I mention Ms. Ibrahim specifically because she carried her advocacy with a powerful charisma wherever she went. I heard her speak at a number of forums and press interviews to get her message across: we need the UNFCCC to respect the UN Declaration on the Rights of Indigenous Peoples. She was not only successful in achieving that decision for the Indigenous Peoples, but her charisma infected people like me, who became more conscious of indigenous peoples rights in the climate change sphere.
“We need to act, because otherwise my people will not exist.” — Hindou Ibrahim
2. Indigenous Women are leading climate resilience projects in their local communities
A number of side events covered the essential role of women in helping their local communities adapt to climate change. Many local communities (in law and culture) usually favor men in terms of land rights and leadership, but women have begun to find their voices in developing political change and climate resilience in their locality.
Indigenous women are challenging agricultural and land use norms in traditionally unequal societies. Women in Congo, India, Laos, and Zambia won awards for their empowering initiatives, which were presented in a side event we attended. Dorothea Lisenga from Congo, for example, convinced local government to allow women to own land, a practice which was previously prohibited. She said that in Congo, the men usually sell the land to developers who would destroy the agricultural ability of the land, while women usually cared for the land and felt a deep connection to it because of their sense of duty towards their family.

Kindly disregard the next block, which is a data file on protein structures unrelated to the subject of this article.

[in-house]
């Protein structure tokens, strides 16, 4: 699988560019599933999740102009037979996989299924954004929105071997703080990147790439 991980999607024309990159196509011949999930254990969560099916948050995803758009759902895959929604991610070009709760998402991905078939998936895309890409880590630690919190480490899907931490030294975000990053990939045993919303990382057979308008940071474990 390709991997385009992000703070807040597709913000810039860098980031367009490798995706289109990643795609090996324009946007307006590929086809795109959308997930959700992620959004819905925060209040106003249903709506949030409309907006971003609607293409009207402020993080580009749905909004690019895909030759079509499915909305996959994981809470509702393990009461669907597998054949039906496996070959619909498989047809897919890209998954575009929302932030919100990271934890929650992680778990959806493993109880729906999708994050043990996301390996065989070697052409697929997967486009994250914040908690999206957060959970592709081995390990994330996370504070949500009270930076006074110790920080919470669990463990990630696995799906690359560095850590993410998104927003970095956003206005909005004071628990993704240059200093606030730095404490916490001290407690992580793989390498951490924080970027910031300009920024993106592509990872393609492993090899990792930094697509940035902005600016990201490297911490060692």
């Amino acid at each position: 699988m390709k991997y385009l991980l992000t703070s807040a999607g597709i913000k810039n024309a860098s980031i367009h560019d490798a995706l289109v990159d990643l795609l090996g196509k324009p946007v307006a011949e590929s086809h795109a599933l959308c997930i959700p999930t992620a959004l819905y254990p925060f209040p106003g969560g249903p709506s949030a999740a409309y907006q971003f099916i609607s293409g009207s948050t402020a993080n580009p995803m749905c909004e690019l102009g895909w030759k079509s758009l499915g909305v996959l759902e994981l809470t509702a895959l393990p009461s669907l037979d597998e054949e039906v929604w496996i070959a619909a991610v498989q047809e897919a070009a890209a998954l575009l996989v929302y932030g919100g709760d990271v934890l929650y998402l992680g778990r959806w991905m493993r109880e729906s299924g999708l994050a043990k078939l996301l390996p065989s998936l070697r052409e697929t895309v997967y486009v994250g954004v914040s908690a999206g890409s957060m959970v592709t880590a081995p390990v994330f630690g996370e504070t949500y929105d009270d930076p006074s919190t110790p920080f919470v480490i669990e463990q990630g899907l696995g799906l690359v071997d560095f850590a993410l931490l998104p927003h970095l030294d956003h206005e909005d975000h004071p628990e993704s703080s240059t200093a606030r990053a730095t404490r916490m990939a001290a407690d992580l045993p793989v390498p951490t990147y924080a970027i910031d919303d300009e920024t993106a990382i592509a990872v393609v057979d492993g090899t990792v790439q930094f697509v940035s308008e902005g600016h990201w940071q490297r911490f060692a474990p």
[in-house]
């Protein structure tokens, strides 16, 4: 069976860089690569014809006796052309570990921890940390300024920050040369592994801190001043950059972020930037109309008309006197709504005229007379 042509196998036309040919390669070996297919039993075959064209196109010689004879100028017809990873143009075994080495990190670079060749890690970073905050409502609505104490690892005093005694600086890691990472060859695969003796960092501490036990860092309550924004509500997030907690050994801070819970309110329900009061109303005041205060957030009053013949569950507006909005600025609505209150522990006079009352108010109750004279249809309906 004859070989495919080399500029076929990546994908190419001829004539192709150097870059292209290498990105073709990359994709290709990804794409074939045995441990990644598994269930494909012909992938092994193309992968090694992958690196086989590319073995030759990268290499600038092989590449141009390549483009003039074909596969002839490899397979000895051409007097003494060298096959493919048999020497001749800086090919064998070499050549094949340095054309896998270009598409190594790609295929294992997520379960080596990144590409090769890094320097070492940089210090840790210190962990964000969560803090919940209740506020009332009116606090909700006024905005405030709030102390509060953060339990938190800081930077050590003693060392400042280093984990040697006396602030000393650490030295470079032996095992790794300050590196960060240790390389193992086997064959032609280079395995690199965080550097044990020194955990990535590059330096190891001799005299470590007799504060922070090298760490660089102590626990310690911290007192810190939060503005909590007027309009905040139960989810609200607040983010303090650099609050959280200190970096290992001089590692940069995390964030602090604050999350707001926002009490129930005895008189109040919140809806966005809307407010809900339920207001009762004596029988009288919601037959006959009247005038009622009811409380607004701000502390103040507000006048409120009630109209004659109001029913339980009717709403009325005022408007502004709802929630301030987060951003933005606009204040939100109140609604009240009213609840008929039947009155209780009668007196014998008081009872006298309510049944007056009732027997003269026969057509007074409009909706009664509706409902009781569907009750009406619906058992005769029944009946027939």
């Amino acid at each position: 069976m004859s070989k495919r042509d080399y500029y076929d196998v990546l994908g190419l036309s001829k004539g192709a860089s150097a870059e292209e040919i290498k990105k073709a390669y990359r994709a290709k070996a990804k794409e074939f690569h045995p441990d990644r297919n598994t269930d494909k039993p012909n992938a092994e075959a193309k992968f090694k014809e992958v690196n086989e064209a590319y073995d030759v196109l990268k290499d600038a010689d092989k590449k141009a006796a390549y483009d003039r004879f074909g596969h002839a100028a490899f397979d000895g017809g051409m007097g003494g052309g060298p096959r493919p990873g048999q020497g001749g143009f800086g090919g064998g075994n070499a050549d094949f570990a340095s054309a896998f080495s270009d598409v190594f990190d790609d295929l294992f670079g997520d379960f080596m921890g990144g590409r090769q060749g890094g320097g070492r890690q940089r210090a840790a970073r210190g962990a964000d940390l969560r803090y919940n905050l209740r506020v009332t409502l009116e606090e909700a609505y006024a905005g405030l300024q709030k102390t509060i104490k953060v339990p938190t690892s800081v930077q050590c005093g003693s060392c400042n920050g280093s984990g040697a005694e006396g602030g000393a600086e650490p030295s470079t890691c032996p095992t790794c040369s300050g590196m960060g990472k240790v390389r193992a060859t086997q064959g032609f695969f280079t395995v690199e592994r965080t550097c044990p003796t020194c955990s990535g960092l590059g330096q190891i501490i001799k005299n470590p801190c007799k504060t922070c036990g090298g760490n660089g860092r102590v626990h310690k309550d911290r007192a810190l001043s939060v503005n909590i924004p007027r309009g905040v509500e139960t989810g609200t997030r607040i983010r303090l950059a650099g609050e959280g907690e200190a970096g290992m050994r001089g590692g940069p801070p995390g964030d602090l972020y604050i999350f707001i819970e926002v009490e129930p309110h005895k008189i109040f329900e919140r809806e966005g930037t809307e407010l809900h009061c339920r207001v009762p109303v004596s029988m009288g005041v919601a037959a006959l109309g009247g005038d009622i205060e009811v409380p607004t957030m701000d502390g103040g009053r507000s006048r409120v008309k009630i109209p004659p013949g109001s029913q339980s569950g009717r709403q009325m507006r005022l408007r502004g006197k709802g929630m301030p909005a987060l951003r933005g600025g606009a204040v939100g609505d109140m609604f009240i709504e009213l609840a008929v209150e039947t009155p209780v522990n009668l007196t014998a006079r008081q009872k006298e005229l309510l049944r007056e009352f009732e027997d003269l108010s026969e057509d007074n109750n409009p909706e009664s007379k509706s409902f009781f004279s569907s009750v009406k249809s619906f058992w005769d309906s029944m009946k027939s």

In Brazil, indigenous women are an encyclopedia for the knowledge of the Amazon’s vast climate solutions. The Brazilian pavilion hosted an event called “Knowledge, perceptions and collaborations of indigenous women in the Amazon in relation to the environment and climate change,” featuring a panel of indigenous women of the Amazon as well as a film viewing of the documentary “Heat.” The film presented interviews with indigenous women from communities on the Colombian, Peruvian, and Venezuelan borders of the Brazilian Amazon, who discussed how climate change has affected the weather patterns in their area and how they are adapting through seed choosing, and other similar measures.
Without women protecting the environment and the community, adaptation would not be possible.
3. Female technical experts shape key discussions
In the midst of a field previously dominated by men, women are receiving distinction as experts in various fields. I went to side events and observed negotiations on a range of topics: loss and damage, adaptation, technology, law and governance, agriculture, human rights, etc. Wherever I went, I noticed that women were constantly in the forefront of the discussions.